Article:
In the square behind Government House in downtown St. Augustine stands a monument and obelisk in memory of a most unusual Floridian, William Wing Loring. Boy soldier in the Florida Militia during the Second Seminole War, Brevet Lieutenant Colonel in the war with Mexico, regimental commander in the Far West, Major General of the Confederacy, and Pasha of Egypt: Loring was all of these.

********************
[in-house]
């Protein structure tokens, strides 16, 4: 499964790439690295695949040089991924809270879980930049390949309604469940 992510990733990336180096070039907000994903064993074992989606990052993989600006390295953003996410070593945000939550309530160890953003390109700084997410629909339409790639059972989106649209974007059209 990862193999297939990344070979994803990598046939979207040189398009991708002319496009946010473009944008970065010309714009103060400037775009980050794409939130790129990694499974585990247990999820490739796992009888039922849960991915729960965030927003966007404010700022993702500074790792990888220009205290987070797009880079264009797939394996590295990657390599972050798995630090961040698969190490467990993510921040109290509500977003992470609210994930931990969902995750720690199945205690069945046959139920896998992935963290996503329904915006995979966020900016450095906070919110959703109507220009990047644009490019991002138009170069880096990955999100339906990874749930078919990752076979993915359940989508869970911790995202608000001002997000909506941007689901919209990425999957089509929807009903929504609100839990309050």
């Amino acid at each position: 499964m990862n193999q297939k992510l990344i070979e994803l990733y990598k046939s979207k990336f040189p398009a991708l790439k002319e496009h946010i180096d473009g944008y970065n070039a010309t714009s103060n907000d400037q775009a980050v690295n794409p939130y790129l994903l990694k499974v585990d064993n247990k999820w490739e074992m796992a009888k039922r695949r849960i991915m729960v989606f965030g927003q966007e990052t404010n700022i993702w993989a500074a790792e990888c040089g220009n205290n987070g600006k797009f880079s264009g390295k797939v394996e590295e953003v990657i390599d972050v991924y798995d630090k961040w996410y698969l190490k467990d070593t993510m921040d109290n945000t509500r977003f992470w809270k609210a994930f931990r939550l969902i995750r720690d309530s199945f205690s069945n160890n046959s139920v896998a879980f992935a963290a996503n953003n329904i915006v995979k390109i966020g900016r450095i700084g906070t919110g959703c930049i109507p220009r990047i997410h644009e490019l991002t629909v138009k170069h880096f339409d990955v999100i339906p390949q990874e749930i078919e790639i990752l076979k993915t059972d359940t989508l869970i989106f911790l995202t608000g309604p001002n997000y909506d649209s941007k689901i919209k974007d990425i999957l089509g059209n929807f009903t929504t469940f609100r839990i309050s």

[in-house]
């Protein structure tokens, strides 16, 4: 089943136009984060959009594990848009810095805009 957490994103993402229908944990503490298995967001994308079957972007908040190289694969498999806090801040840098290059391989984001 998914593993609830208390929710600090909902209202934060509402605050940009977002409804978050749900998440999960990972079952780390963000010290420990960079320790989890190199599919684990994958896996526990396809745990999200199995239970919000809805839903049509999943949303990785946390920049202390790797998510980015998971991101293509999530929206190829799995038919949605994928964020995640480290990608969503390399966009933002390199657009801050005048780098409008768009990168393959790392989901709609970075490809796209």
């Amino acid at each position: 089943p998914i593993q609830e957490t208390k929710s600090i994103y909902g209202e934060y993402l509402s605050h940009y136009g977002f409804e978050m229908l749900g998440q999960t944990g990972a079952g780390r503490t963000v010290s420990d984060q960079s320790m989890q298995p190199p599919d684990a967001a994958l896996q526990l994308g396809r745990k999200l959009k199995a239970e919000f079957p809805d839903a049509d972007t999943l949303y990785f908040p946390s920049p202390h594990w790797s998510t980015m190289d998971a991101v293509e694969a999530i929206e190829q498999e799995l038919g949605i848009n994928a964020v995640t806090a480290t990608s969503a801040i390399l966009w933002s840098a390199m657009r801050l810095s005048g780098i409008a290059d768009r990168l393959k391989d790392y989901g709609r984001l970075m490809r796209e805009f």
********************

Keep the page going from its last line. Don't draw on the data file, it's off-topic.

He was born in 1876, the year Custer made his last stand against the Sioux Indians and died the year after Americans landed on the moon. He was a private of Florida State Troops, and a lieutenant general of the Florida National Guard. He served on the Mexican Border, and in France, and in Belgium. He was a farmer and dealer in lumber products. He helped bring relief to Floridians suffering from the ravages of nature or of disorderly citizens. He served the Guard as its National Bureau Chief, and his state as a wartime coordinator of civil defense. He was active in civic affairs, and grew prize-winning flowers. He was Albert Hazen Blanding, Florida’s most nationally prominent Guardsmen.